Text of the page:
Julian Gibbs

From Wikipedia, the free encyclopedia
Jump to: navigation, search

Julian Howard Gibbs (June 24, 1924 – February 20, 1983) was an American educator and the fifteenth President of Amherst College.

Gibbs graduated from Amherst College in 1947. He earned his master’s and Ph.D. degrees in 1949 and 1950 from Princeton University. After a year of postdoctoral study at Cambridge University in England with a Fulbright Fellowship, he briefly taught at the University of Minnesota. Gibbs then worked for eight years at General Electric Company and American Viscose Corporation before accepting a position at Brown University in 1960 as associate professor of chemistry. He was named a full professor in 1963 and served as the chairman of the Chemistry Department at Brown from 1964 to 1972. He succeeded John William Ward in 1979 as President of Amherst College and served as president for five years until his death in 1983. He continued his chemical research while he was president, and in 1967 won the High Polymer Prize of the American Physical Society. The Archives and Special Collections at Amherst College holds a collection of his papers.

Academic offices
Preceded by
John William Ward
President of Amherst College
1979–1983
Succeeded by
Peter R. Pouncey

External links[edit]

Excerpts from Dr. Julian Howard Gibbs' obituary per the New York Times, as published 21 February 1983, as originally authored by Robert D. McFadden:

"Julian Howard Gibbs was born in Greenfield, Mass., on June 24, 1924, the son of the founder of the Eaglebrook School in Deerfield, Mass. He grew up in Albany and attended the Albany Academy. He entered Amherst as a student in 1942, but his education was interrupted for Navy service in World War II and he graduated in 1947... He obtained a doctorate in chemistry from Princeton University in 1950, studied at Cambridge University in England under a Fulbright Fellowship, taught for a year at the University of Minnesota and then spent eight years in private industry, working with the General Electric Central Research Laboratory in Schenectady, N.Y., and the American Vicose Corporation in Pennsylvania until 1960.

"Dr. Gibbs was the 15th president of Amherst, a 162-year-old private college in western Massachusetts with 1,500 students and a $114 million endowment. In a tenure of less than four years, Dr. Gibbs completed the school's transition to coeducation, broadened curriculums, strengthened a commitment to research, initiated a $42 million fund-raising campaign and began a $3.1 million mathematics and computer science center. In nonacademic areas, Dr. Gibbs ordered Amherst fraternities to accept women. The transition to coeducation began in 1975. He also continued his own research in statistical mechanics, applying statistical methods to his study of the structure and properties of solids, liquids and gases. The author of many articles in scholarly journals and the editor of several professional journals, Dr. Gibbs was well known for his work in physical chemistry, which was supported for two decades by the National Institutes of Health. In 1967, he won the High Polymer Physics Prize of the American Physical Society. The prize, which is the society's top award in its field, was given to Dr. Gibbs for his research into how the basic chemistry of large molecules determines their shapes and how, in turn, those shapes influence the structure and function of large molecules, according to Prof. Richard Fink, chairman of Amherst's chemistry department.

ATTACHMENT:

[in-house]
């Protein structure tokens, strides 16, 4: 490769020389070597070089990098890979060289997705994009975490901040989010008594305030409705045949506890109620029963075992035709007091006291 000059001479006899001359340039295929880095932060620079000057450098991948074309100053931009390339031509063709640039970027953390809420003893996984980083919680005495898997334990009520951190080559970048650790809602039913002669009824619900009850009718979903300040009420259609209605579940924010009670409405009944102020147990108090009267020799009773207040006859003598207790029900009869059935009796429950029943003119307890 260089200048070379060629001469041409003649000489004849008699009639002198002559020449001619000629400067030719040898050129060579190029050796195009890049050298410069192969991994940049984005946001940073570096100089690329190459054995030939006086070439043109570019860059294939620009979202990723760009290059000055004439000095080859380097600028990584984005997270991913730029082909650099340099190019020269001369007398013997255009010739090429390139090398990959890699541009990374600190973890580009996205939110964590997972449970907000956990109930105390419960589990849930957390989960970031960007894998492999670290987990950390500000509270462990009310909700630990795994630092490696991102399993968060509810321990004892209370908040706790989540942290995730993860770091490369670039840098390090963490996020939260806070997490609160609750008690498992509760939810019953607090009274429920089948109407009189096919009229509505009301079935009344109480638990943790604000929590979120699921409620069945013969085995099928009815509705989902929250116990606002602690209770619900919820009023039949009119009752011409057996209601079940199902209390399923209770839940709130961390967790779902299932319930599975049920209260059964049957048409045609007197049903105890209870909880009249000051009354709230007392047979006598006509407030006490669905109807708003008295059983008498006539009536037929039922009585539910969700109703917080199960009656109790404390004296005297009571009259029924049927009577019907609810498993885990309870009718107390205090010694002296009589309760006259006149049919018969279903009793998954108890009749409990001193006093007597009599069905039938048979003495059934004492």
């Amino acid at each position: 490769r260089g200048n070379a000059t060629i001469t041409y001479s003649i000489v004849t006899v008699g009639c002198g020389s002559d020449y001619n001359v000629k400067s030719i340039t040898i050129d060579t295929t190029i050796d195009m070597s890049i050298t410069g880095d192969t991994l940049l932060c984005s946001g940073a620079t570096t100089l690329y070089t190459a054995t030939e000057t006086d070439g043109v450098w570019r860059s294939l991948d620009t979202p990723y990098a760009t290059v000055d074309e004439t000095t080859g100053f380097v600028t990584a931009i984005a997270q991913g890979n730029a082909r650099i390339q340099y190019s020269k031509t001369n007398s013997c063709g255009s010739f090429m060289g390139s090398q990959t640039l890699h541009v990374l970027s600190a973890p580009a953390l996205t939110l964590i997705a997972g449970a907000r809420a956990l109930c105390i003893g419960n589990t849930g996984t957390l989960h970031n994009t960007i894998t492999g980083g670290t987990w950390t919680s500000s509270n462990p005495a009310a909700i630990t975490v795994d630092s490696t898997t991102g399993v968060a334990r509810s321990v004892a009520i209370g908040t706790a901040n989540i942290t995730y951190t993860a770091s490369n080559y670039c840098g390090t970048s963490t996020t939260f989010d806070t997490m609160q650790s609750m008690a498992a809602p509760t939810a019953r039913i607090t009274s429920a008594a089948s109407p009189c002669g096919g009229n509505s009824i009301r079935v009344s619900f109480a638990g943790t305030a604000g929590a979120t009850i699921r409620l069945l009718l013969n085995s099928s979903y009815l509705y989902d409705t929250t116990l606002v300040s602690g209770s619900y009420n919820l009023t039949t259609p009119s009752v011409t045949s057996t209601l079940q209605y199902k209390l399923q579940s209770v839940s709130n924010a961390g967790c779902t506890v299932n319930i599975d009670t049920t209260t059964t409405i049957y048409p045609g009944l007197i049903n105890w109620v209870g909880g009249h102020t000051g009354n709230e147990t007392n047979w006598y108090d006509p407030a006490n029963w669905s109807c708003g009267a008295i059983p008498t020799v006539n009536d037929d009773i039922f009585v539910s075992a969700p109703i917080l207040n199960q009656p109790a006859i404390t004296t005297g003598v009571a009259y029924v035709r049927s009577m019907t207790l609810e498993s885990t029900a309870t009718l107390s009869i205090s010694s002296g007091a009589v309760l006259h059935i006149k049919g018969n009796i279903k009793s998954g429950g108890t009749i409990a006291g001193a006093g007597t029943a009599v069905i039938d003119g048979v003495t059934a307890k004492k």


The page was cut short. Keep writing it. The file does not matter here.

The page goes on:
"Before succeeding John W. Ward as president of Amherst in July 1979, Dr. Gibbs taught for 20 years at Brown University in Providence, R.I., where he was chairman of the chemistry department."